FU follow-up, NR not recorded

Our patient remains stable almost 1 year following tumor surgery. Nevertheless, in adults, papillary craniopharyngiomas are often refractory to initial treatment. Therefore, the case encourages discussion on the most appropriate adjuvant therapy for young children with papillary craniopharyngiomas who have significant post-operative tumor residuum or progression. While stereotactic radiotherapy remains the recognized standard, concerns persist regarding neurocognitive, vascular, metabolic, and endocrinological sequelae, even with state-of-the-art proton beam radiotherapy [14, 20, 21].

Moreover, since most papillary craniopharyngiomas harbor the BRAF V600E oncogenic mutation [6], a novel alternative is drug inhibition of the encompassing mitogen-activated protein kinase (MAPK) pathway controlling cell division, differentiation, and invasion. BRAF inhibitors, including vemurafenib and dabrafenib, have proved successful either alone or in conjunction with trametinib, an inhibitor of another MAPK member MEK, to treat adults with papillary craniopharyngioma, resulting in tumor shrinkage with good tolerability [2, 5, 24, 25]. In addition, increasing pediatric data is emerging for BRAF and MEK inhibitors in the treatment of surgically inaccessible gliomas that express BRAF V600E mutations, with an acceptable side effect profile in this age group [1, 3, 4, 16, 18, 29]. While initial results are promising, long-term safety data is lacking as is knowledge on the longevity of therapy required.

Conclusion

This case represents the youngest patient reported to date with a papillary craniopharyngioma that has been validated by molecular analysis, revealing a BRAF V600E mutation. While a rare occurrence, such a molecular test, is advocated if, following histopathological analysis, papillary craniopharyngioma and Rathke’s cleft cyst remain possible diagnoses. Given the burgeoning data on the efficacy and tolerability of MAPK pathway drug inhibition, this adjuvant therapeutic option warrants consideration against conventional stereotactic radiotherapy for recurrent or refractory residual pediatric papillary craniopharyngiomas.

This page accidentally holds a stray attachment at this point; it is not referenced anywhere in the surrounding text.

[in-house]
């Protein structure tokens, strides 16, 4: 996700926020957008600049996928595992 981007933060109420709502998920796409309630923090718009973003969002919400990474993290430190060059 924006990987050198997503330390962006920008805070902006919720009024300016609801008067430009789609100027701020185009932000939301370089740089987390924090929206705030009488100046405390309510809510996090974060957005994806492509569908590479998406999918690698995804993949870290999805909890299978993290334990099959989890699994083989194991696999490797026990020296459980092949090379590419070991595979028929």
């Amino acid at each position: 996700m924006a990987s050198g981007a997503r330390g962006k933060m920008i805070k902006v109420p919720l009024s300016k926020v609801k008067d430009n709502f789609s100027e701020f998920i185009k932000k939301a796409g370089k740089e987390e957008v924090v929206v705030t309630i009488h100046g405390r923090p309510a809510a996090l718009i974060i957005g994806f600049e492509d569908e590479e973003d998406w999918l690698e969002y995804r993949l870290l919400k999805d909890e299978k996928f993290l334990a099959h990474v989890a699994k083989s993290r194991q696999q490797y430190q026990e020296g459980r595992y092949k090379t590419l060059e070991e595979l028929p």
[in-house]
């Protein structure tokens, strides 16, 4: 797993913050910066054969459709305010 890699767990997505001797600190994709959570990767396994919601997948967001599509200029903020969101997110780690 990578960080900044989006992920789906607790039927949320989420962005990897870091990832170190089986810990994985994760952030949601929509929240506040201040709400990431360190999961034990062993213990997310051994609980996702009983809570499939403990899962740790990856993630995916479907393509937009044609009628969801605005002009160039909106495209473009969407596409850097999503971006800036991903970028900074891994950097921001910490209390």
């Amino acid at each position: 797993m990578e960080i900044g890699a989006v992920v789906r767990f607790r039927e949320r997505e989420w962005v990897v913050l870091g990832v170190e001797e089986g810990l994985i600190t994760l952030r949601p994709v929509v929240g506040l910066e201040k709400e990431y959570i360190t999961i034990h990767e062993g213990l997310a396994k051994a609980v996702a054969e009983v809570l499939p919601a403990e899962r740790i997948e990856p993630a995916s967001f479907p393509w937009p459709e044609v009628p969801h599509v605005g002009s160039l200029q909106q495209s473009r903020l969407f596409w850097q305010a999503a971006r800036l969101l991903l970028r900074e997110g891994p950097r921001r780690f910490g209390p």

Notes

Compliance with ethical standards

Informed consent

Informed parental consent was obtained from the individual included in the study.

Conflict of interest

On behalf of all authors, the corresponding author states that there is no conflict of interest.

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© The Author(s) 2018

Open Access This article is distributed under the terms of the Creative Commons Attribution 4.0 International License (http://creativecommons.org/licenses/by/4.0/), which permits unrestricted use, distribution, and reproduction in any medium, provided you give appropriate credit to the original author(s) and the source, provide a link to the Creative Commons license, and indicate if changes were made.

Authors and Affiliations

  1. 1.Department of Haematology/OncologyRoyal Manchester Children’s HospitalManchesterUK
  2. 2.Children’s Brain Tumour Research Network (CBTRN)Royal Manchester Children’s HospitalManchesterUK
  3. 3.The Centre for Paediatric, Teenage and Young Adult Cancer, Division of Cancer SciencesThe University of ManchesterManchesterUK
  4. 4.Department of HistopathologyRoyal Manchester Children’s HospitalManchesterUK
  5. 5.Division of Informatics, Imaging and Data Sciences, School of Health Sciences, Faculty of Biology, Medicine and HealthUniversity of Manchester, Manchester Academic Health Science CentreManchesterUK
  6. 6.Academic Unit of Paediatric Radiology, Royal Manchester Children’s HospitalManchester University Hospitals NHS Foundation Trust, Manchester Academic Health Sciences CentreManchesterUK
  7. 7.Department of NeurosurgeryRoyal Manchester Children’s HospitalManchesterUK
  8. 8.Department of NeurosurgerySalford Royal HospitalSalfordUK